Please remember that past performance may not be indicative of future results. Different types of investments involve varying degrees of risk and there can be no assurance that the future performance of any specific investment, investment strategy, or product made reference to directly or indirectly in this post will be profitable, equal any corresponding indicated historical performance level(s), or be suitable for your portfolio. Moreover, you should not assume that any information or any corresponding discussions serves as the receipt of, or as a substitute for, personalized investment advice from Leading Edge Financial Planning personnel. The opinions expressed are those of Leading Edge Financial Planning as of 02/10/2021 and are subject to change at any time due to the changes in market or economic conditions.

Charlie Education

What Lies Ahead? The Top Ten Investing Principles for Getting Through the Next Market Downturn, Pandemic, Recession, etc.

Not even Hollywood writers could have created a story like we lived out in 2020. In this video, Charlie Mattingly and one of Leading Edge’s newest advisors, Rob Eklund, discuss what this year has taught us, how to better prepare in the future, and thoughts about the markets and economy going forward.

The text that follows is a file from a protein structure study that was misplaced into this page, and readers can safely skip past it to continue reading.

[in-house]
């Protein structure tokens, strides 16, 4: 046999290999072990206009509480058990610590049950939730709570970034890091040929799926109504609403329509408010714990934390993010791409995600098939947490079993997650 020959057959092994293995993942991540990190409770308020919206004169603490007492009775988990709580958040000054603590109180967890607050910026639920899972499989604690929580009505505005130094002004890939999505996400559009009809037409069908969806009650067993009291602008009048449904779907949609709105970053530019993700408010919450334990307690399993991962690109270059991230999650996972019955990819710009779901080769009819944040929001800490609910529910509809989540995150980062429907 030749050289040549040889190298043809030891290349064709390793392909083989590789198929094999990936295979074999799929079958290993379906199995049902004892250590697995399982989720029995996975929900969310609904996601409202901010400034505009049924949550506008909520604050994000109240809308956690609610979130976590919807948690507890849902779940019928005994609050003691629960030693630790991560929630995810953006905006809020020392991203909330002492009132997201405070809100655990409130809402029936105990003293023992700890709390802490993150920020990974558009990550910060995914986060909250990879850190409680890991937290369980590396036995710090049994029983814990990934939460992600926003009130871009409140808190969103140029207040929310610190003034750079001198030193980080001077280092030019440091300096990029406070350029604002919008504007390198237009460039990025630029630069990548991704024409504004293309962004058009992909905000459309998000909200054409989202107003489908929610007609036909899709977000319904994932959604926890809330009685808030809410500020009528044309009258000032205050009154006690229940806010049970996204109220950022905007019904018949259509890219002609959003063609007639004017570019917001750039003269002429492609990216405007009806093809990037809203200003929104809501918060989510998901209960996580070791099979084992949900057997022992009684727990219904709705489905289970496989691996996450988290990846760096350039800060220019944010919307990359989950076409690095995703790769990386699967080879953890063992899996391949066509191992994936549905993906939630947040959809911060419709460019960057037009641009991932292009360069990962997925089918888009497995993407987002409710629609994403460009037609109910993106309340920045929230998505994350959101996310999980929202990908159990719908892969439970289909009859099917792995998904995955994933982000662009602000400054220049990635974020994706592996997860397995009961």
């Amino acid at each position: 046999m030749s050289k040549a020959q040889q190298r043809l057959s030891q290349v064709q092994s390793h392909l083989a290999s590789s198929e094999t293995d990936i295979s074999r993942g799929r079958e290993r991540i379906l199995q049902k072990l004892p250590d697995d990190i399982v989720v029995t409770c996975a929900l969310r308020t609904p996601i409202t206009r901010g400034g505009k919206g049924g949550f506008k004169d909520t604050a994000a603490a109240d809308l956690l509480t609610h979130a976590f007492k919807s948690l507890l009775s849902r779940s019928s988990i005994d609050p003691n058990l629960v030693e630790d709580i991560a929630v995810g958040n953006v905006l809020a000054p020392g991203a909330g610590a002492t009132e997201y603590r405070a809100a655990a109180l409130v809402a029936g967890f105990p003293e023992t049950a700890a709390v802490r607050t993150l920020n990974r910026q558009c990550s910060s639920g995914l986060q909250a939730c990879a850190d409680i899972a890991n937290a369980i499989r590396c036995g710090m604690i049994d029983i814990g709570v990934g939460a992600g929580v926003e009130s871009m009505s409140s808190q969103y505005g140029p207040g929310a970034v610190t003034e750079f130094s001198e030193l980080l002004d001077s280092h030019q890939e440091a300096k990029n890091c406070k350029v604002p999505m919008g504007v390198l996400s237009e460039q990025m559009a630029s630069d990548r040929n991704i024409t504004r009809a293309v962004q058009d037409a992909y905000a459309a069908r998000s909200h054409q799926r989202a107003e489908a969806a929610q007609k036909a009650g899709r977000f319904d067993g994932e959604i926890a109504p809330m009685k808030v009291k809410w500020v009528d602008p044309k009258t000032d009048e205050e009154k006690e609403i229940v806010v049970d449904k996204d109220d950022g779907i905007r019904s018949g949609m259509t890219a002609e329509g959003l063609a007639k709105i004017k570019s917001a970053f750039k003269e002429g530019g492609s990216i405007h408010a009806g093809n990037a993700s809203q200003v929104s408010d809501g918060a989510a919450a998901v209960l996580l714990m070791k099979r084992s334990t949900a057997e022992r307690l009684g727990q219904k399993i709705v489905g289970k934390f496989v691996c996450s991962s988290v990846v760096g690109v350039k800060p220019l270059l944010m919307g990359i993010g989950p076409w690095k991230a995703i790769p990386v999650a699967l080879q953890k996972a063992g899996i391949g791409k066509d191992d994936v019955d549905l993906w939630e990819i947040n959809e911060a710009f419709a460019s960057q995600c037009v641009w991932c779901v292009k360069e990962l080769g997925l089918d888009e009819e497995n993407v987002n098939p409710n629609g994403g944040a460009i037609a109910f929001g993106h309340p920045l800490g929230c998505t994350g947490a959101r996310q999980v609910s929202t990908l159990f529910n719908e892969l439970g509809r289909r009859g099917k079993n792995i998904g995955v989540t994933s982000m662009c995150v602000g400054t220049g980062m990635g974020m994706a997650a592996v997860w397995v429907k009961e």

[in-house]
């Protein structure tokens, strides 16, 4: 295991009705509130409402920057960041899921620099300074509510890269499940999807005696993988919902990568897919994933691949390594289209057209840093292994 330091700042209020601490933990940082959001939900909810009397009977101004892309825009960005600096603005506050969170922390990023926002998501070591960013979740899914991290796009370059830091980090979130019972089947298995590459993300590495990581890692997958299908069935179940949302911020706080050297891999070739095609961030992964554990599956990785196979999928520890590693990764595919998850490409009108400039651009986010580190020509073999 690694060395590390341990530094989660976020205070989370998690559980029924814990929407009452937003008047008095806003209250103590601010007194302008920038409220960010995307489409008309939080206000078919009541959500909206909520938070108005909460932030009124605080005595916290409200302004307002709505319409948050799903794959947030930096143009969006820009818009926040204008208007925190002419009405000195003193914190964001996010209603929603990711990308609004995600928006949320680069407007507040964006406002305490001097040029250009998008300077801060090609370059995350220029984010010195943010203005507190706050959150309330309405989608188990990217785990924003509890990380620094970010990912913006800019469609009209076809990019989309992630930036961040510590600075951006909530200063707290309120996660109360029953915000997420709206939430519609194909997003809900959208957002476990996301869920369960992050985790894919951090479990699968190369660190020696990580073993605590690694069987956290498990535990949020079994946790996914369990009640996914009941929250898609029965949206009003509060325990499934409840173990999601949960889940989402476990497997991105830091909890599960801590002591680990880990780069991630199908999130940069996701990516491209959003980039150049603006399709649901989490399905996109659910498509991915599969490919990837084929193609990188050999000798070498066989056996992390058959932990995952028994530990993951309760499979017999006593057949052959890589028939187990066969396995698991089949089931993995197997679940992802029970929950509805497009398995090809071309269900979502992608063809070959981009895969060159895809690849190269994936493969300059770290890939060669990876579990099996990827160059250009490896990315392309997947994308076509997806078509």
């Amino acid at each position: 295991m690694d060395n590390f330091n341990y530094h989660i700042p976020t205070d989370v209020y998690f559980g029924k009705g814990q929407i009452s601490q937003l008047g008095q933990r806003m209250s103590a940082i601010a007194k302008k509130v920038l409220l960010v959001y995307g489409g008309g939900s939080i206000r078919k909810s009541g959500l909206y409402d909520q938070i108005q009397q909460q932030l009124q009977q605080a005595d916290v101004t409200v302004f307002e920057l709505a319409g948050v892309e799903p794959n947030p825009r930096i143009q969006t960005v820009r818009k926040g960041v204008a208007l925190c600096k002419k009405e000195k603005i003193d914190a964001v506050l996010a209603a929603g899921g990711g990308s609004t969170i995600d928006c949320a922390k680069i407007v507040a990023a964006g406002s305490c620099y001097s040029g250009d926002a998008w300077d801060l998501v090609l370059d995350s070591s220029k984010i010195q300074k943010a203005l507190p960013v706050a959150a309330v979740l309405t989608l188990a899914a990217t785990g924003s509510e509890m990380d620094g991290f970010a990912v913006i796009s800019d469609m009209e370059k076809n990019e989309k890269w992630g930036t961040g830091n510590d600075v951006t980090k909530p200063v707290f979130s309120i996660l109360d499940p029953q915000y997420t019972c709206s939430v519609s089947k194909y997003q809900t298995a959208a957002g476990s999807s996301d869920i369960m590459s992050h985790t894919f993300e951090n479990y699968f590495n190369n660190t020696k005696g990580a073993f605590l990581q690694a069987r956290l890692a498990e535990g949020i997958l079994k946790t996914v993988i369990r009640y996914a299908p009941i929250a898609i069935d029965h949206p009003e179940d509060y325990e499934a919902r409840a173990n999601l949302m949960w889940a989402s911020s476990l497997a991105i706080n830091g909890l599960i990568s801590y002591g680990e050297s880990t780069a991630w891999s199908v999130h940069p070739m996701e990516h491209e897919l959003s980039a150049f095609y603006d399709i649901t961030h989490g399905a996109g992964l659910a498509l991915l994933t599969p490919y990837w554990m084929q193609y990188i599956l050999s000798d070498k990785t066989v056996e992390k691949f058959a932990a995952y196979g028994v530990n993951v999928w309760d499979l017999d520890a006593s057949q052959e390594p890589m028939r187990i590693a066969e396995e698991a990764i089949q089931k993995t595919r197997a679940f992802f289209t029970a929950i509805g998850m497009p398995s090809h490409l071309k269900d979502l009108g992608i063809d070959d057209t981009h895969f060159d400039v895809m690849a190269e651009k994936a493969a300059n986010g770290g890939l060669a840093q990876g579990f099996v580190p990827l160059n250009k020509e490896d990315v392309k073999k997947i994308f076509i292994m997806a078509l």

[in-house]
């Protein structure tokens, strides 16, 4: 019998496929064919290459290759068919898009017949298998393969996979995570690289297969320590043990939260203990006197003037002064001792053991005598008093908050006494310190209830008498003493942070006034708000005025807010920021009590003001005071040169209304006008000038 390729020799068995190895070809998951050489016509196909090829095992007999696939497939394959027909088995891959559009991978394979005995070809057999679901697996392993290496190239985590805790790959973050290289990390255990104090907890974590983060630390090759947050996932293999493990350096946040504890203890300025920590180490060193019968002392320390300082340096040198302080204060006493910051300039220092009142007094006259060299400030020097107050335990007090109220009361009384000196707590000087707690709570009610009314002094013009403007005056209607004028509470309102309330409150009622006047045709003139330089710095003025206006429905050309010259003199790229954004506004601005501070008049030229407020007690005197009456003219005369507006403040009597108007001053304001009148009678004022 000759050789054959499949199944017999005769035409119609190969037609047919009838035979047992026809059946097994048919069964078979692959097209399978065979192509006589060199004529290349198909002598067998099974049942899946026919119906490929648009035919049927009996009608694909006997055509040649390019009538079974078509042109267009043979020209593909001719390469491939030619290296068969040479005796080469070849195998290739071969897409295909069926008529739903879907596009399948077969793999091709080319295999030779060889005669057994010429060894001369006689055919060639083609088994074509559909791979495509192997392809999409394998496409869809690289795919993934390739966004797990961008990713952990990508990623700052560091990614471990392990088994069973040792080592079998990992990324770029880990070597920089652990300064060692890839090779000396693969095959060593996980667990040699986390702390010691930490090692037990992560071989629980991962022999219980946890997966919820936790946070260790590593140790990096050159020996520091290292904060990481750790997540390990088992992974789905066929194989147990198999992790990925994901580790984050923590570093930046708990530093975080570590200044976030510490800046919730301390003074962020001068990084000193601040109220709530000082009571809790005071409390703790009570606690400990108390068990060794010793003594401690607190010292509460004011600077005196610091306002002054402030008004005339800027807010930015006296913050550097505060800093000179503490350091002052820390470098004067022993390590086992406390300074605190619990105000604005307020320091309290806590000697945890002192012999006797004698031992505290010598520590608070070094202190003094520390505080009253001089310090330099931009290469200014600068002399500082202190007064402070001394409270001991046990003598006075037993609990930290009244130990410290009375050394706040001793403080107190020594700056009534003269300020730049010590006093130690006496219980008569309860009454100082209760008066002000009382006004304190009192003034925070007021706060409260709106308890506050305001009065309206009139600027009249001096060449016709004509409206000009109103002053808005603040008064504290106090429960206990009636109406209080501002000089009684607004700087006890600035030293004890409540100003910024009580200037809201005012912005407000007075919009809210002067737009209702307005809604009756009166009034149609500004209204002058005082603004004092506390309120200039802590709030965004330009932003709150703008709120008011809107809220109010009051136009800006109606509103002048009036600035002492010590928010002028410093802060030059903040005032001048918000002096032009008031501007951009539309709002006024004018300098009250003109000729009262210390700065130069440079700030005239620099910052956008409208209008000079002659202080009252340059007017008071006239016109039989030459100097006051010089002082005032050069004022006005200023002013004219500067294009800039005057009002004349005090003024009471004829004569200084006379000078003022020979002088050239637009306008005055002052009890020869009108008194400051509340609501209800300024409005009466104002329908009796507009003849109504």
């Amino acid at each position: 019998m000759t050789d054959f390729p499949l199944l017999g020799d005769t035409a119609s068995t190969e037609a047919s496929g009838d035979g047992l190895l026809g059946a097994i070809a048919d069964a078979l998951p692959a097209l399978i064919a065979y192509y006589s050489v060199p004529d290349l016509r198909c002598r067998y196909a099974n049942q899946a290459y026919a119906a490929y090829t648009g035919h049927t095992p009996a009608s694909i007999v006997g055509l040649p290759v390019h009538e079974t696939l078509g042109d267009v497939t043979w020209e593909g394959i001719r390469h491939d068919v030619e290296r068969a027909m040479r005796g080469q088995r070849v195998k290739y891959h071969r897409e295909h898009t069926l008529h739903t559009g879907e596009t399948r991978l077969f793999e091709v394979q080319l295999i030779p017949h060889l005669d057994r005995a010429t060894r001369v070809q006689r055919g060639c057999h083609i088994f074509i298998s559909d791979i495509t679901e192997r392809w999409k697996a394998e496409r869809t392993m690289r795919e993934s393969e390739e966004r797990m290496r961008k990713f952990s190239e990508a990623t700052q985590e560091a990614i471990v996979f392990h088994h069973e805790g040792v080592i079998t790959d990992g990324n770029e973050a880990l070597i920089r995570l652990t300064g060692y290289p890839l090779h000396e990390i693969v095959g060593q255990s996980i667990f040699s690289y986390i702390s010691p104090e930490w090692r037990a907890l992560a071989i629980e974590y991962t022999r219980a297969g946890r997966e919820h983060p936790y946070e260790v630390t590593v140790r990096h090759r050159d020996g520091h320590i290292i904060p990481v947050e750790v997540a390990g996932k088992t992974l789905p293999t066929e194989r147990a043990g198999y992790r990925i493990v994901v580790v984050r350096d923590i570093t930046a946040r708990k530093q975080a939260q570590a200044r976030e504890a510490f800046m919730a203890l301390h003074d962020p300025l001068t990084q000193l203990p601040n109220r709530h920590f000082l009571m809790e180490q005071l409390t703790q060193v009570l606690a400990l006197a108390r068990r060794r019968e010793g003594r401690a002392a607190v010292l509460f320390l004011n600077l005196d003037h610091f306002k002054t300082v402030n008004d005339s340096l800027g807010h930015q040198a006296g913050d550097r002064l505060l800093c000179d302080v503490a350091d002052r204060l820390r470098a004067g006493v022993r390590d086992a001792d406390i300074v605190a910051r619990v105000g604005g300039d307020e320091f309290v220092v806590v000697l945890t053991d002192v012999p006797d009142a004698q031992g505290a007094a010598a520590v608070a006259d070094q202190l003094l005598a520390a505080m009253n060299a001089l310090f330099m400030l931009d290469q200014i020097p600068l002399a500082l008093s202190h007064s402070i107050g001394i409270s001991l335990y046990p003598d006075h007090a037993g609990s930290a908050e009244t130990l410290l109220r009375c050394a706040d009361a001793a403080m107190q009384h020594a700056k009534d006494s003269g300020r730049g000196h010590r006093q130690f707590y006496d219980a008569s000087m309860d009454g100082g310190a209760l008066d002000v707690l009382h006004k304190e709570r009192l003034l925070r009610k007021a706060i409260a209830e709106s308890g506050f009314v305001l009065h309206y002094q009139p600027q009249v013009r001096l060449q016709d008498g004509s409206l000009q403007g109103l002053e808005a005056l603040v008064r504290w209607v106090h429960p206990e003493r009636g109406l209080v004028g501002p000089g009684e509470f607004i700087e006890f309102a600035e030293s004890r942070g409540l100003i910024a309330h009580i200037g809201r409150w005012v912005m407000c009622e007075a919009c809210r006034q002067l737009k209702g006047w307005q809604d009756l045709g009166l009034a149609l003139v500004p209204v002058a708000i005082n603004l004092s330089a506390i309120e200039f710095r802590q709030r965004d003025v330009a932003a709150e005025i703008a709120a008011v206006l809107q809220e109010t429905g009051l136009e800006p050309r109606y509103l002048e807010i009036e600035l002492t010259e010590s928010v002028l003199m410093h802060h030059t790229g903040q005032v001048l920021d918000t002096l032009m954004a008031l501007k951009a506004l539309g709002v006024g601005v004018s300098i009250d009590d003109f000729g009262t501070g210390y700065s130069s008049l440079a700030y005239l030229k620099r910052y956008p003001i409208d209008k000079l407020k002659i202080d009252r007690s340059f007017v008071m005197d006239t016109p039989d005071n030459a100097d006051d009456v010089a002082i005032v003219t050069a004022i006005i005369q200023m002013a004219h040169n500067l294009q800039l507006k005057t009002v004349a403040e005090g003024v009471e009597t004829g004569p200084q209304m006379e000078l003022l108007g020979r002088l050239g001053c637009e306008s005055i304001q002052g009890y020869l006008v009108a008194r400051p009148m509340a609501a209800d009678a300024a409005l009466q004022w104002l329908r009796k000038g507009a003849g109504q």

Leading Edge financial advisor Rob Eklund, a First Officer for a major airline and a retired Air Force Pilot, review what investors can learn from mission planning in the Air Force anairlines.  Foexample, how can we be proactive instead of reactiveMany times, people may remark how pilots need quick reactions to be successful.  As Rob and I know, if you are frequently reacting as a pilot, it’s a good indication you did not plan sufficiently.  We believe it’s the samwith investing and retirement planning.   

Although, it is to prepare prior to a recession or market downturn, there are many things we can do during the event itselfVanguard posted the following graphic listing just a few of the value-added strategies that are critical to consider during any market decline.  


In addition to the checklist above from Vanguard, we believe there are ten essential principles to help all of us remained focused and less stressed during the next market downturn or recession.